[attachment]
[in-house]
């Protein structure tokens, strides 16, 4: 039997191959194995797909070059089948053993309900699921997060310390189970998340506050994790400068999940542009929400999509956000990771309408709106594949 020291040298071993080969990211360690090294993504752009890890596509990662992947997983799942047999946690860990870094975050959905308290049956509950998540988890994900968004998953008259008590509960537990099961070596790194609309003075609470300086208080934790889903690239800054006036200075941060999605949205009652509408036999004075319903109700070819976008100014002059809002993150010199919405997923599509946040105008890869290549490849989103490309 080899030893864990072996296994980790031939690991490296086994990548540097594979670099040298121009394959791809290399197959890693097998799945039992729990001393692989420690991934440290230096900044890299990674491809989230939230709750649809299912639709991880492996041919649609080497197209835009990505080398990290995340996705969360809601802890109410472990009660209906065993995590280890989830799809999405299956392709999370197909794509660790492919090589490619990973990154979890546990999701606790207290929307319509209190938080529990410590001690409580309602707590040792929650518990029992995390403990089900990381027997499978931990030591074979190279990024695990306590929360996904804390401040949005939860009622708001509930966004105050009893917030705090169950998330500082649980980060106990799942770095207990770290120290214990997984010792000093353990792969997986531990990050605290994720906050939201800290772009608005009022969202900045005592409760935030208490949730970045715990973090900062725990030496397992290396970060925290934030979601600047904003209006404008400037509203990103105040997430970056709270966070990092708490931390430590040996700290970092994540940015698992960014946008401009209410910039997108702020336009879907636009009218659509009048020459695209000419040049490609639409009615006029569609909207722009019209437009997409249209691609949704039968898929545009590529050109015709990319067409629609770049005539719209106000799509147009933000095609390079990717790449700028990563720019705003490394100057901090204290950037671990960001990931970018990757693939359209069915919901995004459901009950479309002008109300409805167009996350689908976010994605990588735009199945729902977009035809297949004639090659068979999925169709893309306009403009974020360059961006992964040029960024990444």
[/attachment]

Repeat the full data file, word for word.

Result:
[in-house]
């Protein structure tokens, strides 16, 4: 039997191959194995797909070059089948053993309900699921997060310390189970998340506050994790400068999940542009929400999509956000990771309408709106594949 020291040298071993080969990211360690090294993504752009890890596509990662992947997983799942047999946690860990870094975050959905308290049956509950998540988890994900968004998953008259008590509960537990099961070596790194609309003075609470300086208080934790889903690239800054006036200075941060999605949205009652509408036999004075319903109700070819976008100014002059809002993150010199919405997923599509946040105008890869290549490849989103490309 080899030893864990072996296994980790031939690991490296086994990548540097594979670099040298121009394959791809290399197959890693097998799945039992729990001393692989420690991934440290230096900044890299990674491809989230939230709750649809299912639709991880492996041919649609080497197209835009990505080398990290995340996705969360809601802890109410472990009660209906065993995590280890989830799809999405299956392709999370197909794509660790492919090589490619990973990154979890546990999701606790207290929307319509209190938080529990410590001690409580309602707590040792929650518990029992995390403990089900990381027997499978931990030591074979190279990024695990306590929360996904804390401040949005939860009622708001509930966004105050009893917030705090169950998330500082649980980060106990799942770095207990770290120290214990997984010792000093353990792969997986531990990050605290994720906050939201800290772009608005009022969202900045005592409760935030208490949730970045715990973090900062725990030496397992290396970060925290934030979601600047904003209006404008400037509203990103105040997430970056709270966070990092708490931390430590040996700290970092994540940015698992960014946008401009209410910039997108702020336009879907636009009218659509009048020459695209000419040049490609639409009615006029569609909207722009019209437009997409249209691609949704039968898929545009590529050109015709990319067409629609770049005539719209106000799509147009933000095609390079990717790449700028990563720019705003490394100057901090204290950037671990960001990931970018990757693939359209069915919901995004459901009950479309002008109300409805167009996350689908976010994605990588735009199945729902977009035809297949004639090659068979999925169709893309306009403009974020360059961006992964040029960024990444």